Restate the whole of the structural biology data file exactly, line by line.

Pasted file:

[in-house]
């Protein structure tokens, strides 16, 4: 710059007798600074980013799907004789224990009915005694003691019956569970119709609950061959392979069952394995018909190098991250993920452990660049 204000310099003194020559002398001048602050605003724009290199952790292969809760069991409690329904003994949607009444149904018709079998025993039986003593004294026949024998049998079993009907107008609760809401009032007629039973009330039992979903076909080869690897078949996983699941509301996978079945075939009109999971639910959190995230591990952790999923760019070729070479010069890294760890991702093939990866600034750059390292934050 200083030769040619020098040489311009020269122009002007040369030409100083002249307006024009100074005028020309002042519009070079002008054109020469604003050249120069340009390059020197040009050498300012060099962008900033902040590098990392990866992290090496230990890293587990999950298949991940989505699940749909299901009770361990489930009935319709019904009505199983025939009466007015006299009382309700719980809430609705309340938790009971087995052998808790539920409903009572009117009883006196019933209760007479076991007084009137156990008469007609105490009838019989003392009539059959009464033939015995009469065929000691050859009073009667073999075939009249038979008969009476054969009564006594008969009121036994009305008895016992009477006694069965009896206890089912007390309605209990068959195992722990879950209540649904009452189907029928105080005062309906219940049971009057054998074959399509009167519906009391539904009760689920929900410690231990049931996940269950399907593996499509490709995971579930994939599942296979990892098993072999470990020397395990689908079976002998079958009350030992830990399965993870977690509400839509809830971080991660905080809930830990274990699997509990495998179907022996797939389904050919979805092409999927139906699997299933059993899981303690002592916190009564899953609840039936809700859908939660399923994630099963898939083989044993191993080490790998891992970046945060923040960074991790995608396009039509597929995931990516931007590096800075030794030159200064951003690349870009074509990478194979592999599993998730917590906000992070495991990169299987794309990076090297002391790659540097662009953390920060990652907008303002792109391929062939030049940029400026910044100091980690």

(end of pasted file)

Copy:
[in-house]
């Protein structure tokens, strides 16, 4: 710059007798600074980013799907004789224990009915005694003691019956569970119709609950061959392979069952394995018909190098991250993920452990660049 204000310099003194020559002398001048602050605003724009290199952790292969809760069991409690329904003994949607009444149904018709079998025993039986003593004294026949024998049998079993009907107008609760809401009032007629039973009330039992979903076909080869690897078949996983699941509301996978079945075939009109999971639910959190995230591990952790999923760019070729070479010069890294760890991702093939990866600034750059390292934050 200083030769040619020098040489311009020269122009002007040369030409100083002249307006024009100074005028020309002042519009070079002008054109020469604003050249120069340009390059020197040009050498300012060099962008900033902040590098990392990866992290090496230990890293587990999950298949991940989505699940749909299901009770361990489930009935319709019904009505199983025939009466007015006299009382309700719980809430609705309340938790009971087995052998808790539920409903009572009117009883006196019933209760007479076991007084009137156990008469007609105490009838019989003392009539059959009464033939015995009469065929000691050859009073009667073999075939009249038979008969009476054969009564006594008969009121036994009305008895016992009477006694069965009896206890089912007390309605209990068959195992722990879950209540649904009452189907029928105080005062309906219940049971009057054998074959399509009167519906009391539904009760689920929900410690231990049931996940269950399907593996499509490709995971579930994939599942296979990892098993072999470990020397395990689908079976002998079958009350030992830990399965993870977690509400839509809830971080991660905080809930830990274990699997509990495998179907022996797939389904050919979805092409999927139906699997299933059993899981303690002592916190009564899953609840039936809700859908939660399923994630099963898939083989044993191993080490790998891992970046945060923040960074991790995608396009039509597929995931990516931007590096800075030794030159200064951003690349870009074509990478194979592999599993998730917590906000992070495991990169299987794309990076090297002391790659540097662009953390920060990652907008303002792109391929062939030049940029400026910044100091980690």